Starring-Jesse Eisenberg, Steve Carell
Scott’s Review #462
Reviewed August 11, 2016
Having received sub-par reviews, but nonetheless wanting to see this film for myself, as it is a Woody Allen film, and I have yet to see an Allen film I did not like, I traversed to my local theater to see this flick. I was not disappointed, though others clearly did not share my opinion.
To love Woody Allen films is to love quirky characters who are either neurotic, damaged, or more often than not, both. Also notable to Café Society is the stellar cast of who’s who- many in small cameo roles, but which is a another trademark of Woody Allen films. Marisa Tomei, Daniel Radcliffe, and Anna Camp (True Blood) have very small roles as do forgotten stars such as Sheryl Lee (Twin Peaks), and Tony Sirico (The Sopranos). Additionally, Woody Allen himself narrates the film- a highlight.
The main stars of Café Society, though, are Jesse Eisenberg and Kristen Stewart, both perfectly cast. The setting (which I adored) is 1930’s Hollywood and the action traverses between California and New York City- another common bond of Allen films. Eisenberg plays Bobby Dorfman, a Jewish son of a working class jeweler, and has many siblings. Tired of New York, he flies to Los Angeles to obtain work with his hot shot Uncle Phil, played by Steve Carrell, who knows every celebrity under the sun. There, he meets Vonnie (Stewart) and they fall in love, Bobby unaware of her on and off love affair with Phil.
The set and costume designs are to die for and, being a fan of this glamorous time in history, is a wonderful treat from a visual perspective. Café Society is a prime example of a film that feels authentic and true to its time period rather than appearing staged with actors merely dressed in appropriate attire. This is tougher to achieve than one might imagine.
Despite opinions of the contrary, I enjoyed how most of the characters were wishy washy and unsure of their motivations or feelings toward other characters. Vonnie loves Phil, then she warms to Bobby, who has been in love with her since their first meeting as she innocently showed him around the palatial mansions of Hollywood. She is real to Bobby, but then makes a decision and becomes everything that she once despised about Hollywood- a shallow trophy wife.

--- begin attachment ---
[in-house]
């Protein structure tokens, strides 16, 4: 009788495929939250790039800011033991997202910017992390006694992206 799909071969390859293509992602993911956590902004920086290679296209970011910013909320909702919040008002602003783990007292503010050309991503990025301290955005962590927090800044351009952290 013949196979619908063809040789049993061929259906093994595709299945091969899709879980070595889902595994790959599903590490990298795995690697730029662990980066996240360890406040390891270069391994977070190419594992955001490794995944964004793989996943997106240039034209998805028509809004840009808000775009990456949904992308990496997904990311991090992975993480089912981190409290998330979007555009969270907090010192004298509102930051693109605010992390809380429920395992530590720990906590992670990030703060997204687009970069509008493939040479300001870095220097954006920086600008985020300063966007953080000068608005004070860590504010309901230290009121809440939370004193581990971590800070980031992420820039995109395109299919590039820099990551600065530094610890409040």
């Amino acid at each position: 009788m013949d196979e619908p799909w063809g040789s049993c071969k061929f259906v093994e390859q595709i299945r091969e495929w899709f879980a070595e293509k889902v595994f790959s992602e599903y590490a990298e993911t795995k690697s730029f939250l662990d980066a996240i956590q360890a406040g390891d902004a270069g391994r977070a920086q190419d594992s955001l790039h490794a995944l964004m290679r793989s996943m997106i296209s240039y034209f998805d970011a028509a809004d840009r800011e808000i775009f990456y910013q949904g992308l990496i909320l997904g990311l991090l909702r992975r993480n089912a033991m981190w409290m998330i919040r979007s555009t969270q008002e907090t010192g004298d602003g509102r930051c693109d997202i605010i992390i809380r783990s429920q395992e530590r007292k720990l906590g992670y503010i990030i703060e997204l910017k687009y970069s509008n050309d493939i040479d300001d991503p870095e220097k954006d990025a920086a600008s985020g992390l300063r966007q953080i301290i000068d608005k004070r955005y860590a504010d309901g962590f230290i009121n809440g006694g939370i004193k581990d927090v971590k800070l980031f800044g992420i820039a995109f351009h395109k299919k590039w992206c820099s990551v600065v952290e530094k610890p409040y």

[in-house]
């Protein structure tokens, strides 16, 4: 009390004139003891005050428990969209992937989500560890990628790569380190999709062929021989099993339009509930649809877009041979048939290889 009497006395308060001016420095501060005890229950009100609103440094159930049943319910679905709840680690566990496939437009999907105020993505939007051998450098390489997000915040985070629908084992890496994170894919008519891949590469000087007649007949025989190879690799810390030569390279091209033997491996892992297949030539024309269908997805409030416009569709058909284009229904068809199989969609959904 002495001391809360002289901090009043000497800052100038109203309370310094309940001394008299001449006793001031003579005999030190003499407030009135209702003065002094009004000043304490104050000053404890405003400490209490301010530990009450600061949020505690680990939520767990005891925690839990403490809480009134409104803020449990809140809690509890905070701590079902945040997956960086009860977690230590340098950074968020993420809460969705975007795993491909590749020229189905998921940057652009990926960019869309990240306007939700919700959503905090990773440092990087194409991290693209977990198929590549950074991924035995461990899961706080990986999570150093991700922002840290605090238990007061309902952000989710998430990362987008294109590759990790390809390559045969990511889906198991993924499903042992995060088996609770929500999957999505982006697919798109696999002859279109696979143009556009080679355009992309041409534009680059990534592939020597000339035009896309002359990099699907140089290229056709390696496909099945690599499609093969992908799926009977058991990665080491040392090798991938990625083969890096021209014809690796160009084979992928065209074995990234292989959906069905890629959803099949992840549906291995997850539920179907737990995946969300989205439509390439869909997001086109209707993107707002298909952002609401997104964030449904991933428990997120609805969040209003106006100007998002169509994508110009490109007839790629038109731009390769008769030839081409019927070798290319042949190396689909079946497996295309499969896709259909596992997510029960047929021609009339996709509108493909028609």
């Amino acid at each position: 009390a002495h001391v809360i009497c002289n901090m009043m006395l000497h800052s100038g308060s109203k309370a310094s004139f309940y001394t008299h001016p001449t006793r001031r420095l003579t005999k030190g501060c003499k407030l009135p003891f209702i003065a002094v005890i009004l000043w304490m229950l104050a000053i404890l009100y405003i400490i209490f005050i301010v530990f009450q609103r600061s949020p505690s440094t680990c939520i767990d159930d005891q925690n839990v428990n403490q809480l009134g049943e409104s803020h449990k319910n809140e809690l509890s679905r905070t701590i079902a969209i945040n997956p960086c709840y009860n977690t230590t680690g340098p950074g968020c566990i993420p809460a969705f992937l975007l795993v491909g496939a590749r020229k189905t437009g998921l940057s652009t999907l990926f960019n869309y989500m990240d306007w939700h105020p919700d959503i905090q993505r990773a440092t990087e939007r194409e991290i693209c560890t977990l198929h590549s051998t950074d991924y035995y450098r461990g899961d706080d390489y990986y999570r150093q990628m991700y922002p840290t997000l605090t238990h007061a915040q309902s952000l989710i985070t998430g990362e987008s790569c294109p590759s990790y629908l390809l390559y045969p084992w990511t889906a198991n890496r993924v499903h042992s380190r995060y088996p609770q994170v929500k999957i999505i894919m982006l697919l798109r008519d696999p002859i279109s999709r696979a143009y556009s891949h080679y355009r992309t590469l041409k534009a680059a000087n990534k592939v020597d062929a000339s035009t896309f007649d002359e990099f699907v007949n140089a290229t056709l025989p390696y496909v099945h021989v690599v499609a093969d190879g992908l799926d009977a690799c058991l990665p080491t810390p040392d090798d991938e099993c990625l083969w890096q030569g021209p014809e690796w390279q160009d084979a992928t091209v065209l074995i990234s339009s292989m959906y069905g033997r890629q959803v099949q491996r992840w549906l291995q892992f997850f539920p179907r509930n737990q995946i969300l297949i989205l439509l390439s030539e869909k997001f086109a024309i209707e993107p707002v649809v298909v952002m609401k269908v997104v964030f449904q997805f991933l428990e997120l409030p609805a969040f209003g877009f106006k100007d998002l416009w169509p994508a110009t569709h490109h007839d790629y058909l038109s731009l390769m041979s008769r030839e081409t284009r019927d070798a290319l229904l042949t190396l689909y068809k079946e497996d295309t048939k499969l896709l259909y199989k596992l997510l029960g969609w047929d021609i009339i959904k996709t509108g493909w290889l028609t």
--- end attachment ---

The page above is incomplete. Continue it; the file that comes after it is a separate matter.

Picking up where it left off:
Ironically, back in New York, Bobby then becomes involved with a stunning new woman with the same name as his ex. The importance of this coincidence is crucial to the film’s point. He transfers his feelings to another woman, but is he really happy?
It did not bother me, though perhaps it should have, that several characters were introduced for a scene or two and then mysteriously dropped. For instance, the novice hooker, Candy, having tried to make it as an actress and failed, has a heart of gold. But after her awkward attempt at a tryst with Bobby, the character is never seen again.
Another characteristic of the film that I enjoyed is the natural, overlapping dialogue between the characters. It makes them that much more genuine and harkens back to my fondness for Robert Altman films, who used a similar technique with his actors.
The point of Café Society is that nobody really ever gets what they want or, the film is making a point of, nobody ever really knows what they want. Containing elements common to other Woody Allen films, Café Society is intended for fans of his lengthy body of work.